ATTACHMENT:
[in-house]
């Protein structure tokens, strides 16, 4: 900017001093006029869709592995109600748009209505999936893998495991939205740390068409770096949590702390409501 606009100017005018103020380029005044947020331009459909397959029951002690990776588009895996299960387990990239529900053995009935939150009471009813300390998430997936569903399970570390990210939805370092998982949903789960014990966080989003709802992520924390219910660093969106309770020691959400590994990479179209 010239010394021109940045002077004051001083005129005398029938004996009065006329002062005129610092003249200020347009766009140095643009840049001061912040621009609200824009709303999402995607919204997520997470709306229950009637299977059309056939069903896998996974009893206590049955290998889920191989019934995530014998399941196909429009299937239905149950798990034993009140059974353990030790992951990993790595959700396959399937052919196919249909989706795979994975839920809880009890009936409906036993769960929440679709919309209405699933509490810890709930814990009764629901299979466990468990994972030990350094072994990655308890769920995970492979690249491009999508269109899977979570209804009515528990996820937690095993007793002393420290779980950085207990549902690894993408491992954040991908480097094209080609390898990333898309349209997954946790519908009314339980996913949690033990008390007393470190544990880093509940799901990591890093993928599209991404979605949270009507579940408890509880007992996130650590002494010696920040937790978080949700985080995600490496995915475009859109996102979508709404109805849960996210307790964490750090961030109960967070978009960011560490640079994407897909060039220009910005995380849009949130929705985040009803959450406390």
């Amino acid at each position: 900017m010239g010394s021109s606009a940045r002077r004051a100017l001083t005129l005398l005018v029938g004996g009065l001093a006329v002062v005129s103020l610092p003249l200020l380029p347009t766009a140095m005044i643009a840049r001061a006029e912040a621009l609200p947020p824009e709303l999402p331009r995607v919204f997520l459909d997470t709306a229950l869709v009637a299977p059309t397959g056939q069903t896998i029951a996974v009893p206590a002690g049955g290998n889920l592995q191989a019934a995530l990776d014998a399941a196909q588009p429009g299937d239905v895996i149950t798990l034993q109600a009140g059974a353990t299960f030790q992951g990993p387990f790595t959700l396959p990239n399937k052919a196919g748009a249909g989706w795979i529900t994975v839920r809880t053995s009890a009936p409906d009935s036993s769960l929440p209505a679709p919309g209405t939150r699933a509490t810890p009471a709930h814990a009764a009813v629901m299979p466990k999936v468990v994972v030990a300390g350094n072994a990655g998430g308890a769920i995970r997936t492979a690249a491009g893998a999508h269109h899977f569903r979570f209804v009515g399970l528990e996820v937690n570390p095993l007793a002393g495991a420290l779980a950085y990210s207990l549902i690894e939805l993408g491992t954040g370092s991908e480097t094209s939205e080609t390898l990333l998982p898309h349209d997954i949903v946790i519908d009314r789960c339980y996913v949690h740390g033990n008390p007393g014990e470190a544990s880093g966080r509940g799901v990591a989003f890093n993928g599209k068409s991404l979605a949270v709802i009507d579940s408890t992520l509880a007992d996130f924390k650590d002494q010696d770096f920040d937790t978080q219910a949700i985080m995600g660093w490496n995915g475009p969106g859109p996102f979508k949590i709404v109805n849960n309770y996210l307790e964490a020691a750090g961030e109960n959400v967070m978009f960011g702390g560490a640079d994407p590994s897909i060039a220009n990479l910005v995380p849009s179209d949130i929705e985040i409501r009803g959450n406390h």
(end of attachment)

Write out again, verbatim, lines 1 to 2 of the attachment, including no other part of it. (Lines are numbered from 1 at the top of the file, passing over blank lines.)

[in-house]
């Protein structure tokens, strides 16, 4: 900017001093006029869709592995109600748009209505999936893998495991939205740390068409770096949590702390409501 606009100017005018103020380029005044947020331009459909397959029951002690990776588009895996299960387990990239529900053995009935939150009471009813300390998430997936569903399970570390990210939805370092998982949903789960014990966080989003709802992520924390219910660093969106309770020691959400590994990479179209 010239010394021109940045002077004051001083005129005398029938004996009065006329002062005129610092003249200020347009766009140095643009840049001061912040621009609200824009709303999402995607919204997520997470709306229950009637299977059309056939069903896998996974009893206590049955290998889920191989019934995530014998399941196909429009299937239905149950798990034993009140059974353990030790992951990993790595959700396959399937052919196919249909989706795979994975839920809880009890009936409906036993769960929440679709919309209405699933509490810890709930814990009764629901299979466990468990994972030990350094072994990655308890769920995970492979690249491009999508269109899977979570209804009515528990996820937690095993007793002393420290779980950085207990549902690894993408491992954040991908480097094209080609390898990333898309349209997954946790519908009314339980996913949690033990008390007393470190544990880093509940799901990591890093993928599209991404979605949270009507579940408890509880007992996130650590002494010696920040937790978080949700985080995600490496995915475009859109996102979508709404109805849960996210307790964490750090961030109960967070978009960011560490640079994407897909060039220009910005995380849009949130929705985040009803959450406390």